An area the govt cannot afford to ignore - The 5 Minute WrapUp by Equitymaster
Investing in India - 5 Minute WrapUp by Equitymaster

An area the govt cannot afford to ignore 

A  A  A
In this issue:
» Michael Porter's appreciation for fundamental analysis
» The trebling of China's money supply
» IMF Chief's apprehensions about the current recovery
» Faber: We are currently in a gigantic asset bubble situation
» ....and more

The enactment of the Right to Education Act in 2009 was given a double thumbs up. With every child, aged six to fourteen, being given the right to full time and free elementary education, this development only seemed to have strengthened the base of the demographic dividend theme.

While it is important to get the children to enroll into schools, especially in rural parts of the country, what equally matters is what they learn and how they apply the same. Over the years, India seems to have done well in the first department. But when it comes to the latter, things are not going as planned.

As reported in the Mint today, the Annual Status of Education Report (ASER), a report released by NGO Pratham Education Foundation, has found that the quality of learning has not improved over time. And may have in fact worsened over the past few years! The foundation has come out with this conclusion through the learning it found by taking basic tests to test the knowledge of children. Nevertheless, a good point is that nearly 97% of the children are enrolled in schools now as compared to 93% in 2005. It may be noted that the government had levied education cess for this initiative. But then, it just goes to show that the funds are not being put to good use. This development is just an update to what we had written earlier about the concern over quality of education for India's young population.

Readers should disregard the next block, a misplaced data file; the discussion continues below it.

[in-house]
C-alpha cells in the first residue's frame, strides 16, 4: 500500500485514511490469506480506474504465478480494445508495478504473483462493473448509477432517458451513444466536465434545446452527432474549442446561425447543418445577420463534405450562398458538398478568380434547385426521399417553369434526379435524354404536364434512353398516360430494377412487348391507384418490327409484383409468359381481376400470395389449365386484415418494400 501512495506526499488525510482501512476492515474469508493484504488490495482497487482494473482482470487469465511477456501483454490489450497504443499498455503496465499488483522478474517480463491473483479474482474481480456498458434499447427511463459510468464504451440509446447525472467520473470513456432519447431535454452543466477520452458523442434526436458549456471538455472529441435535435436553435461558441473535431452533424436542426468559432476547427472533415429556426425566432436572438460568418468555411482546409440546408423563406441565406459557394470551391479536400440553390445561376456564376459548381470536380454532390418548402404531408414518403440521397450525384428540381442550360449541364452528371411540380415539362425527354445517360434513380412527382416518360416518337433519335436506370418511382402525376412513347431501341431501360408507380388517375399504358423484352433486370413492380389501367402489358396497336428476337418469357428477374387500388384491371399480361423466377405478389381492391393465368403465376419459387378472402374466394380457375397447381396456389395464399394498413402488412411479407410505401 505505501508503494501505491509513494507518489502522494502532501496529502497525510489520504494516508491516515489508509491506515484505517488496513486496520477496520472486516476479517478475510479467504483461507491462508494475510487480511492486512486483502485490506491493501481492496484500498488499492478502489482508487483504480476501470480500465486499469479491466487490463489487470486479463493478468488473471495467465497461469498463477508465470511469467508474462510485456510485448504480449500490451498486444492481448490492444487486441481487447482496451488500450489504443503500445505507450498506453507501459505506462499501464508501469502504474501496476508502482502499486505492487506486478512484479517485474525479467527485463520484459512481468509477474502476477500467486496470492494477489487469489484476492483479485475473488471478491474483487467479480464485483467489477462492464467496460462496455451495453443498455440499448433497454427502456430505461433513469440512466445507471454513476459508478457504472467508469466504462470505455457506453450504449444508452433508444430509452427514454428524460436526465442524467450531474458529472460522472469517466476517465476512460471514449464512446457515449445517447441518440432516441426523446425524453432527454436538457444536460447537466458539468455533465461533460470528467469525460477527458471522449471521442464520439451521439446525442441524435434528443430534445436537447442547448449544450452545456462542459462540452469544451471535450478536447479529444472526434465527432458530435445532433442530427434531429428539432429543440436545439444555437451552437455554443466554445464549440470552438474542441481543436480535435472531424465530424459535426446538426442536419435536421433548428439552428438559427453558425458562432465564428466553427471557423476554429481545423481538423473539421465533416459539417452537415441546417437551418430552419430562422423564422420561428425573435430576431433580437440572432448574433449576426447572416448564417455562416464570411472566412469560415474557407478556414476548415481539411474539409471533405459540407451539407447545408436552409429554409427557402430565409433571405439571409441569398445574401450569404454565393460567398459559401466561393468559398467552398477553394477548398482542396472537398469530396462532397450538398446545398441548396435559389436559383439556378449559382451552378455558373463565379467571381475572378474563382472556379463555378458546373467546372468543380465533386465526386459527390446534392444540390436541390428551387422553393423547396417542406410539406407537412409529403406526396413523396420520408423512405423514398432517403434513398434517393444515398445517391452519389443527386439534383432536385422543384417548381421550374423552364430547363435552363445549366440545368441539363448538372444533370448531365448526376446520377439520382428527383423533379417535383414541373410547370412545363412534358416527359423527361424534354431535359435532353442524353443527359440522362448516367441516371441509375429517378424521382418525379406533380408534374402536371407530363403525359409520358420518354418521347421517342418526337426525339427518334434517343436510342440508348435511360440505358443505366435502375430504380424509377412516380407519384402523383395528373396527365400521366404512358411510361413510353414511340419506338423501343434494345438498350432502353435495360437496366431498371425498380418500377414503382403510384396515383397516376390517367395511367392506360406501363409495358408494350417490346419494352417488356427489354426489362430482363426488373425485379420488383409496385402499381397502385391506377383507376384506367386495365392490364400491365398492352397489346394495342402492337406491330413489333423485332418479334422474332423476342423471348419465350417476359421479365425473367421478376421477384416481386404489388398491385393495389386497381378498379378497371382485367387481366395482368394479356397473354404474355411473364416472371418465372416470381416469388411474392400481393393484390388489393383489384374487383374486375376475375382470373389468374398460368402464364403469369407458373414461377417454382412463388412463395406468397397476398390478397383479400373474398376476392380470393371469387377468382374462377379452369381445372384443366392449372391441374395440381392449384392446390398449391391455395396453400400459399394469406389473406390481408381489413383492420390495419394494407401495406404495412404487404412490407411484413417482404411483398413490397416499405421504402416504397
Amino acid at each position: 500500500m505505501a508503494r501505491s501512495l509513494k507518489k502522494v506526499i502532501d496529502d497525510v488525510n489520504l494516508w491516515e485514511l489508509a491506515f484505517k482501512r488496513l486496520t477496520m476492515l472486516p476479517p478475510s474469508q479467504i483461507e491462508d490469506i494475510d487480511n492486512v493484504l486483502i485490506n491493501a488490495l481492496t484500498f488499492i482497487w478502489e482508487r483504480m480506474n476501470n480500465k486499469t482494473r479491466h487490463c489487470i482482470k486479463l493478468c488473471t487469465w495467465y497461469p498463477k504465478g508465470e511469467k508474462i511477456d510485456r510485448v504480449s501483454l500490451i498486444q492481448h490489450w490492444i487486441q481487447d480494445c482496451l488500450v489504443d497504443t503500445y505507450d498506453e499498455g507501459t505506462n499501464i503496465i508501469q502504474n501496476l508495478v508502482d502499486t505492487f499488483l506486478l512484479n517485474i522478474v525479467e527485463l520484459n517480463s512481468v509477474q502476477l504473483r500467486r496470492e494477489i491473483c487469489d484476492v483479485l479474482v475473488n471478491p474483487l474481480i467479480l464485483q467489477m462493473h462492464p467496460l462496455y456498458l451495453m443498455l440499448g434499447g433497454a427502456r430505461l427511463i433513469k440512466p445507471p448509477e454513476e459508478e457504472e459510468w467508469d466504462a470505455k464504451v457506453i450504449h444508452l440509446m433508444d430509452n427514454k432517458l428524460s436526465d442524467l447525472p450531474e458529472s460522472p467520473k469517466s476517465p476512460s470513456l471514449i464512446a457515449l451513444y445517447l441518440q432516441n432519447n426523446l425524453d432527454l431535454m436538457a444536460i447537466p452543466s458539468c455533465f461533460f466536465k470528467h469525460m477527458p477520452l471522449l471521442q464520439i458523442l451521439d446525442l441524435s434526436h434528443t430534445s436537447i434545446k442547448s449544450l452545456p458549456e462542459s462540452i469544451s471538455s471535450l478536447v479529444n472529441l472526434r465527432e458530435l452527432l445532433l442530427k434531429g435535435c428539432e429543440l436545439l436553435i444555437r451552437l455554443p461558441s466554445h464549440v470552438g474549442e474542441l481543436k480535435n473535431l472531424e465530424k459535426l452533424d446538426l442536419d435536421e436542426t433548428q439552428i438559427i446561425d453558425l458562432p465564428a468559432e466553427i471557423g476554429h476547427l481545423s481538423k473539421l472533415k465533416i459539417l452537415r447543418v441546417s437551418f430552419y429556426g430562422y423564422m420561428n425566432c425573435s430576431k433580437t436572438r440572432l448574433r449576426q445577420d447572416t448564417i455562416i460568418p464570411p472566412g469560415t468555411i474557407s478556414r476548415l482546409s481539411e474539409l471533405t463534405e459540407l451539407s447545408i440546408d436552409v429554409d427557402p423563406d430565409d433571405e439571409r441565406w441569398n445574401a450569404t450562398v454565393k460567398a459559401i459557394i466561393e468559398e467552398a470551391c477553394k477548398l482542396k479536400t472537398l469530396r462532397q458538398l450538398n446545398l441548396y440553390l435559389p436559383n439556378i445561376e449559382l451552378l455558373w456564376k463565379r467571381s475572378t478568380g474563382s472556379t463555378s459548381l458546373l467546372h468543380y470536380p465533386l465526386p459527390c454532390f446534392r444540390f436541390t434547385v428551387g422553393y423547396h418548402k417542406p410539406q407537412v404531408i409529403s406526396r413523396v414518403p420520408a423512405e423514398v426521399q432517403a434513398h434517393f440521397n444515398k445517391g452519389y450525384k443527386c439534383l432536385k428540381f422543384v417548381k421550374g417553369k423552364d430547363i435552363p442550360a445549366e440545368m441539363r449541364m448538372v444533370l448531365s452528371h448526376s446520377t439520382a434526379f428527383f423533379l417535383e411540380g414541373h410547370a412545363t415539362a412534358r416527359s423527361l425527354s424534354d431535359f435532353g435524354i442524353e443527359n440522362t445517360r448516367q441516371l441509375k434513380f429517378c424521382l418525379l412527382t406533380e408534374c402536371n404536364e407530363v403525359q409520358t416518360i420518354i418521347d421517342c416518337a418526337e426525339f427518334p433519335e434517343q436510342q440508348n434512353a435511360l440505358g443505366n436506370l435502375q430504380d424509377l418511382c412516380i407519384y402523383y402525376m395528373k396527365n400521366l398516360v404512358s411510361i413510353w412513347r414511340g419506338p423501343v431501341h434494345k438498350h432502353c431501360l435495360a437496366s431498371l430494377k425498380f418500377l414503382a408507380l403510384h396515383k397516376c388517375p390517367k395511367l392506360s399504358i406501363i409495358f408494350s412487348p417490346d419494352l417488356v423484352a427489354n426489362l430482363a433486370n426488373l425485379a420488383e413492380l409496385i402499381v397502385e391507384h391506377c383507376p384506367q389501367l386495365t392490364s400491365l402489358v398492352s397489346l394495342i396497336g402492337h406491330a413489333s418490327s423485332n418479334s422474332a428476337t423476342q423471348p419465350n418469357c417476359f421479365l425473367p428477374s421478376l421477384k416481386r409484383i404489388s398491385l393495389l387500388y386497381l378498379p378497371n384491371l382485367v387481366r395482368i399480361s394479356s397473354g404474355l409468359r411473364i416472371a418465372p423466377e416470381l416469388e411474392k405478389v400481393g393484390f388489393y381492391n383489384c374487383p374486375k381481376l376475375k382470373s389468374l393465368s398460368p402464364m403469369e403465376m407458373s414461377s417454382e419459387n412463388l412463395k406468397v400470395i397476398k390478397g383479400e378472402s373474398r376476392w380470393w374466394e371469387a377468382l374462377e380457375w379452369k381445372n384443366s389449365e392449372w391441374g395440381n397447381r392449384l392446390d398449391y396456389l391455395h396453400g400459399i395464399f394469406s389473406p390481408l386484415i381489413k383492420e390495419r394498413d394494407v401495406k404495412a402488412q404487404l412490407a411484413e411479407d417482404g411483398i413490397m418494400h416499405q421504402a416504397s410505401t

Planning Commission Deputy Chairman Montek Singh Ahluwalia believes that the learning outcome is surprisingly disappointing. But he also has suggested that a similar study be done in urban regions to really gauge the intensity of this problem. If the findings would be the same, it would definitely need some major overhaul across. However, if the problems are limited to the rural parts of the country, then something needs to be done about the disparities in the respective education systems.

It may be noted that such ASERs are released every year. And the findings haven't been particularly encouraging. And yet, not much has been done about it! Which is where lay the problem. One solution being discussed right now is to develop a national standard for schools - something that can be learnt from the better performing schools and implemented on the not so good ones. While this may be good, the fact remains that the changes should be brought in at the earliest.